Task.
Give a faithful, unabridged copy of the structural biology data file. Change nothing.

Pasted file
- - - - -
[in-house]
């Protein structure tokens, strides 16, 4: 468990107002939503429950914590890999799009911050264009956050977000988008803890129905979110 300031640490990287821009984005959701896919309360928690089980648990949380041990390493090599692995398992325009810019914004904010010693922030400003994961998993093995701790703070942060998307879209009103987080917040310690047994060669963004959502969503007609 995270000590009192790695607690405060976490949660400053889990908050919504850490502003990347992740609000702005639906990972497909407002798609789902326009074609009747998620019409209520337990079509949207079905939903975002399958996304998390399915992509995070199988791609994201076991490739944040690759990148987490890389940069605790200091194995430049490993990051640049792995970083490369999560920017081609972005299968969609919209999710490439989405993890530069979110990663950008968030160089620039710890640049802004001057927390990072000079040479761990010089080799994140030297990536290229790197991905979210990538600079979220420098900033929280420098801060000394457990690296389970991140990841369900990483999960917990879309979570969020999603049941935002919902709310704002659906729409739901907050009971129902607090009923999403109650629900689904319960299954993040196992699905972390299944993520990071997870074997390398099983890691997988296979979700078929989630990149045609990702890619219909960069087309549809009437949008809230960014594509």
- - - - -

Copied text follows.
[in-house]
């Protein structure tokens, strides 16, 4: 468990107002939503429950914590890999799009911050264009956050977000988008803890129905979110 300031640490990287821009984005959701896919309360928690089980648990949380041990390493090599692995398992325009810019914004904010010693922030400003994961998993093995701790703070942060998307879209009103987080917040310690047994060669963004959502969503007609 995270000590009192790695607690405060976490949660400053889990908050919504850490502003990347992740609000702005639906990972497909407002798609789902326009074609009747998620019409209520337990079509949207079905939903975002399958996304998390399915992509995070199988791609994201076991490739944040690759990148987490890389940069605790200091194995430049490993990051640049792995970083490369999560920017081609972005299968969609919209999710490439989405993890530069979110990663950008968030160089620039710890640049802004001057927390990072000079040479761990010089080799994140030297990536290229790197991905979210990538600079979220420098900033929280420098801060000394457990690296389970991140990841369900990483999960917990879309979570969020999603049941935002919902709310704002659906729409739901907050009971129902607090009923999403109650629900689904319960299954993040196992699905972390299944993520990071997870074997390398099983890691997988296979979700078929989630990149045609990702890619219909960069087309549809009437949008809230960014594509």